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Hard Drivin' technical data

Name Hard Drivin'
System Genesis - Mega Drive
Year 1990
Developer Sterling Silver Software
Genre Racing

Hard Drivin' is a classic arcade-style racing game that was released by Atari Games in 1989.

It was later ported to the Sega Genesis (also known as the Mega Drive) in 1990.

The game is widely regarded as one of the best driving games of its time, featuring groundbreaking 3D graphics and realistic physics for the era.

The game features two main modes: Test Drive and Speed Track.

In Test Drive mode, players are able to drive around a virtual world and explore the environment without any time constraints.

This mode allows players to become familiar with the game's controls and physics, as well as to practice their driving skills.

Speed Track mode, on the other hand, is a timed race that takes place on a specific track.

Players must navigate their way through a series of checkpoints as quickly as possible, while avoiding obstacles and trying to beat the clock.

One of the most notable features of Hard Drivin' is its use of 3D graphics.

At the time of its release, most driving games were 2D and featured flat, top-down or side-scrolling views.

Hard Drivin', on the other hand, used a first-person perspective that gave players the feeling of actually being behind the wheel of a car.

The game's graphics were also very detailed, with realistic textures and shading that helped to create a more immersive experience.

The game's physics engine was also groundbreaking for its time.

Hard Drivin' used a sophisticated model of car physics that took into account factors such as weight, speed, and momentum.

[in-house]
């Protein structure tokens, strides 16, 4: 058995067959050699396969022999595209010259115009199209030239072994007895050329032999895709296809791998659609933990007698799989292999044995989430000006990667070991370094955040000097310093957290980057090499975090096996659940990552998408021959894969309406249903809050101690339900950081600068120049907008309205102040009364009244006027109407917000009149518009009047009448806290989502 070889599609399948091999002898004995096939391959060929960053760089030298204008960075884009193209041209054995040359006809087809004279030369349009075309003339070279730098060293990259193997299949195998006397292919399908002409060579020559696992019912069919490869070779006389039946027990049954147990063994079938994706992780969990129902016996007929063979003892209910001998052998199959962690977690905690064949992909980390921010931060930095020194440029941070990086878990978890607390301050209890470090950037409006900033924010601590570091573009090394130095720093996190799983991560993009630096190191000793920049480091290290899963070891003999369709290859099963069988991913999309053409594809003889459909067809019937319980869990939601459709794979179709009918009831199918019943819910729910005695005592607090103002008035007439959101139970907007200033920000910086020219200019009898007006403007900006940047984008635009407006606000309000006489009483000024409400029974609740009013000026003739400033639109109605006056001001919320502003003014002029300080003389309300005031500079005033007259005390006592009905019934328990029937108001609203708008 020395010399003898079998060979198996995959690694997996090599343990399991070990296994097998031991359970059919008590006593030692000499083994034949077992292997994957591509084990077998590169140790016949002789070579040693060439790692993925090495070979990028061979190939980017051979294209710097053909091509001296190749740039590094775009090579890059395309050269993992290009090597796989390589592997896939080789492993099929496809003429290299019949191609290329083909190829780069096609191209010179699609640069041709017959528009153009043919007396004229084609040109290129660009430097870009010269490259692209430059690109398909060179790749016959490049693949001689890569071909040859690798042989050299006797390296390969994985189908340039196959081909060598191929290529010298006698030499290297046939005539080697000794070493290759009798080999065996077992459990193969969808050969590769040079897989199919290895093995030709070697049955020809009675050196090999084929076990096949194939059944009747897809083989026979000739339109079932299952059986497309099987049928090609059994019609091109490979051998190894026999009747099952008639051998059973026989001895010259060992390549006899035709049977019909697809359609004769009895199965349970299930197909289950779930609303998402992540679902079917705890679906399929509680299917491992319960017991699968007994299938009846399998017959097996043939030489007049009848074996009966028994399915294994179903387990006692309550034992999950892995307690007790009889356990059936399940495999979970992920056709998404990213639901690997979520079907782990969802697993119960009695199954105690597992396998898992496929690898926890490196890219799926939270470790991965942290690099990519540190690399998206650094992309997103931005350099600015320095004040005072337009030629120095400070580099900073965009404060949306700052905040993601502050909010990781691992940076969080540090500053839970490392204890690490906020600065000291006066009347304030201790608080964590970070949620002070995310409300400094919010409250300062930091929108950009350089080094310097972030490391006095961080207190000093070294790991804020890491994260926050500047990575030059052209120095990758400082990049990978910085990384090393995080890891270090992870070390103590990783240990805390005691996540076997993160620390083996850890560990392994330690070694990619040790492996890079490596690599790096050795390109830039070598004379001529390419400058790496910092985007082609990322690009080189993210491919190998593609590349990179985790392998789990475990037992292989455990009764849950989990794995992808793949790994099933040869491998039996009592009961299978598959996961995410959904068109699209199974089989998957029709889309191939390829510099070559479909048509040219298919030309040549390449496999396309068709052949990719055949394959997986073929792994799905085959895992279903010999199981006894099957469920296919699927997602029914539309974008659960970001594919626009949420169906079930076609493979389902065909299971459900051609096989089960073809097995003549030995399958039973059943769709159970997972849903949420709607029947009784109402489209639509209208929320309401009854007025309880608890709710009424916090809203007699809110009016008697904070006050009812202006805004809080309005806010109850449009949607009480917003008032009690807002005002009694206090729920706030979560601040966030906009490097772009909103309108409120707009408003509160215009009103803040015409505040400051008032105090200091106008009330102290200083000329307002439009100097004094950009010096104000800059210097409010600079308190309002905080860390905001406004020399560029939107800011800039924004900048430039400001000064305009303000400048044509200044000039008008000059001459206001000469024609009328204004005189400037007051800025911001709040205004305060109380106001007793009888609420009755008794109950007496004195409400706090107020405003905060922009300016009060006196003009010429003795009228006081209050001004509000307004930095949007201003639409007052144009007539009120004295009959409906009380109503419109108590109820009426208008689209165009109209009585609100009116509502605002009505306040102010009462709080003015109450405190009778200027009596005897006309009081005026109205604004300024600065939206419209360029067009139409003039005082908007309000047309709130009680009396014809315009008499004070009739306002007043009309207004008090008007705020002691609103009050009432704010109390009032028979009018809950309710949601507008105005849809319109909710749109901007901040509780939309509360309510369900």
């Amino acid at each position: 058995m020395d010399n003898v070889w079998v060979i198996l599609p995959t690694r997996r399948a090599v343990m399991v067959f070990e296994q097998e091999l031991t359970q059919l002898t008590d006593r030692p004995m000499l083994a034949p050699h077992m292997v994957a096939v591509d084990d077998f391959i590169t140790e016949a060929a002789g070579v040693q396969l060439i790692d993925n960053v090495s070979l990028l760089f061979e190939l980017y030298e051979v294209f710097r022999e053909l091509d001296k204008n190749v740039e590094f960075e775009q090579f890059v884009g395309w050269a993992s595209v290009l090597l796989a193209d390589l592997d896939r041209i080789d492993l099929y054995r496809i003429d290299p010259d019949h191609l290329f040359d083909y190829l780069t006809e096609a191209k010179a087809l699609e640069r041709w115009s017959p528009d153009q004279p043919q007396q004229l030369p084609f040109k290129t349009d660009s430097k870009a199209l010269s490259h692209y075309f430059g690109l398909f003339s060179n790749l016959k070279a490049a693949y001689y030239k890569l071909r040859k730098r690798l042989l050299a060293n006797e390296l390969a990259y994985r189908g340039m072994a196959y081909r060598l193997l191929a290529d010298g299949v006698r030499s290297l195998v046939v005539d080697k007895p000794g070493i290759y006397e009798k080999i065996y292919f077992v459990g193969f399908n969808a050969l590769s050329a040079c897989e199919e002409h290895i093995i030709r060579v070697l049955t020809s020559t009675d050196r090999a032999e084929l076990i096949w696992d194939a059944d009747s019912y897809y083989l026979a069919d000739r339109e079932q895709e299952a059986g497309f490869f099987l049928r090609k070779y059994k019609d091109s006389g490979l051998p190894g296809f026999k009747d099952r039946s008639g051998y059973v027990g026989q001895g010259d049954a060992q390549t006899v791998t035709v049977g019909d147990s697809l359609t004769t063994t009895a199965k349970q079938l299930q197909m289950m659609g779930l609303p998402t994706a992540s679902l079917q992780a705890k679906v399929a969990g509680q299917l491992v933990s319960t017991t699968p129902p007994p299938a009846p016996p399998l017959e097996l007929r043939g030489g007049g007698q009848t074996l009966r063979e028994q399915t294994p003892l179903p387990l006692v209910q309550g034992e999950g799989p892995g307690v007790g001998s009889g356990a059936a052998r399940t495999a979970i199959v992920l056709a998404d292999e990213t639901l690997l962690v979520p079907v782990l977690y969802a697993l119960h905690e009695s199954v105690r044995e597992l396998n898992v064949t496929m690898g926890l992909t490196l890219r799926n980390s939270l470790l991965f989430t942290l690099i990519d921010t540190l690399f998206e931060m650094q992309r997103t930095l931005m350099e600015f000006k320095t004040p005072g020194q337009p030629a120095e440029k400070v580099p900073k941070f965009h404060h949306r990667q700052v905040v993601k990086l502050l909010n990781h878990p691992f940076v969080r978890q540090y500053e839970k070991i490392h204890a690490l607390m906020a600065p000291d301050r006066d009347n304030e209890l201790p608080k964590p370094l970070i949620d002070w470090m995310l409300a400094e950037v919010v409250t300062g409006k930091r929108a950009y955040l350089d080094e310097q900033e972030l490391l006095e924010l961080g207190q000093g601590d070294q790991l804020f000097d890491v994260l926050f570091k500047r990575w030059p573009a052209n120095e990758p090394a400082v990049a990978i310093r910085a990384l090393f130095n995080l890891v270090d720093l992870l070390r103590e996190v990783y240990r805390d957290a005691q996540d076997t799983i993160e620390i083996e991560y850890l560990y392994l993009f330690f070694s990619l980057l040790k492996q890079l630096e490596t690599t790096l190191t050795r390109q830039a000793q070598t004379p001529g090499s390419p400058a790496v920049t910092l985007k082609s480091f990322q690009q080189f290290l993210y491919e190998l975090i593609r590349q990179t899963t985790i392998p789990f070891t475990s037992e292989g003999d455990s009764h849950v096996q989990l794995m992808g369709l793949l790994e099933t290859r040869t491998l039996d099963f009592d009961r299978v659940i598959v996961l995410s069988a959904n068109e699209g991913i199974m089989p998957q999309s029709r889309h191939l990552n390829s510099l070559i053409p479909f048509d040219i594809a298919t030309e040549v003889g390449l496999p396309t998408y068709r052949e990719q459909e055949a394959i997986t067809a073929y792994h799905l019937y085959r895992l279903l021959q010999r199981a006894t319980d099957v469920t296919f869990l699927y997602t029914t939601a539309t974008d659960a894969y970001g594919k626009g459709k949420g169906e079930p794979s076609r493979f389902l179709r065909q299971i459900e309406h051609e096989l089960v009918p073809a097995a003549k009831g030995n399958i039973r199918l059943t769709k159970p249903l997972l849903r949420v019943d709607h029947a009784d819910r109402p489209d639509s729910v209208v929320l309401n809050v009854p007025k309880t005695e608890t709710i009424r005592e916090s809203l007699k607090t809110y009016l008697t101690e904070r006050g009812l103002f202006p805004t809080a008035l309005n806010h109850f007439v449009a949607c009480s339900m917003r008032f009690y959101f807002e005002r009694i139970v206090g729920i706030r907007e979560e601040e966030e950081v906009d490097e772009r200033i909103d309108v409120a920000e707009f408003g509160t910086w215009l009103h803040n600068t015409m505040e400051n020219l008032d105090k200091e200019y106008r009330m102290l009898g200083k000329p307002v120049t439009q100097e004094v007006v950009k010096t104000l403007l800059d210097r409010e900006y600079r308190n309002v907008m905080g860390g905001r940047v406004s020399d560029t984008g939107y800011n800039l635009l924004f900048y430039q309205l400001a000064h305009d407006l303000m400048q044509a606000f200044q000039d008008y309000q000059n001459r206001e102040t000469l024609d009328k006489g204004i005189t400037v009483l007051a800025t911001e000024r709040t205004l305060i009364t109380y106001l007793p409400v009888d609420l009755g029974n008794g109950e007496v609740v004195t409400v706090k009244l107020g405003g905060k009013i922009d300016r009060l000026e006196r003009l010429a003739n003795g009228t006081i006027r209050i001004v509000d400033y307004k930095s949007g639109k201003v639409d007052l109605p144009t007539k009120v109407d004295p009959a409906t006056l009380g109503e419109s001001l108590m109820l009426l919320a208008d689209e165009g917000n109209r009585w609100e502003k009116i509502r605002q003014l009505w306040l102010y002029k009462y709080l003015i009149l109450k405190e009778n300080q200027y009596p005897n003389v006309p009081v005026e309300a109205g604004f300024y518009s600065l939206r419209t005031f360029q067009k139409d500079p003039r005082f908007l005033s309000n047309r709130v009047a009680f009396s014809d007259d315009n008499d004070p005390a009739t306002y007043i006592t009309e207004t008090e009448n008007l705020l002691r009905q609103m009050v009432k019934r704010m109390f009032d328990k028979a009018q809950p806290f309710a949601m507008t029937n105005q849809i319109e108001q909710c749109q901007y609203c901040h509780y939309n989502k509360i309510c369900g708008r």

This meant that the cars in the game behaved realistically, with accurate handling and acceleration that made it feel like players were really driving a car.

In terms of gameplay, Hard Drivin' was a challenging game that required skill and precision to master.

The tracks were designed to be difficult, with sharp turns and steep hills that could easily cause players to lose control of their vehicle.

Players needed to learn the nuances of the game's physics in order to make it through each track in the fastest time possible.

Hard Drivin' also featured a number of different cars to choose from, each with its own unique handling characteristics.

Players could choose from a sports car, a muscle car, or a high-speed race car, each of which had its own strengths and weaknesses.

One of the game's biggest selling points was its realistic sound effects.

The game featured accurate engine sounds and tire squeals, as well as other environmental effects like wind and rain.

The sound effects helped to further immerse players in the game's world, making it feel like they were really driving a car.

In addition to its arcade-style gameplay, Hard Drivin' also featured a number of mini-games and easter eggs that added to the game's replayability.

For example, players could attempt to jump a ramp and fly through a set of hoops, or they could try to knock down a set of bowling pins with their car.

These mini-games were fun distractions from the main game, and added an extra level of challenge for players who wanted to test their skills.

Overall, Hard Drivin' was an innovative and groundbreaking game for its time.

Its use of 3D graphics and realistic physics helped to set it apart from other driving games of the era, and its challenging gameplay and attention to detail made it a favorite among gamers.

While the game has since been surpassed by more advanced driving games, it remains an important piece of gaming history and a classic title for fans of arcade-style racing games.

Genesis - Mega Drive Racing games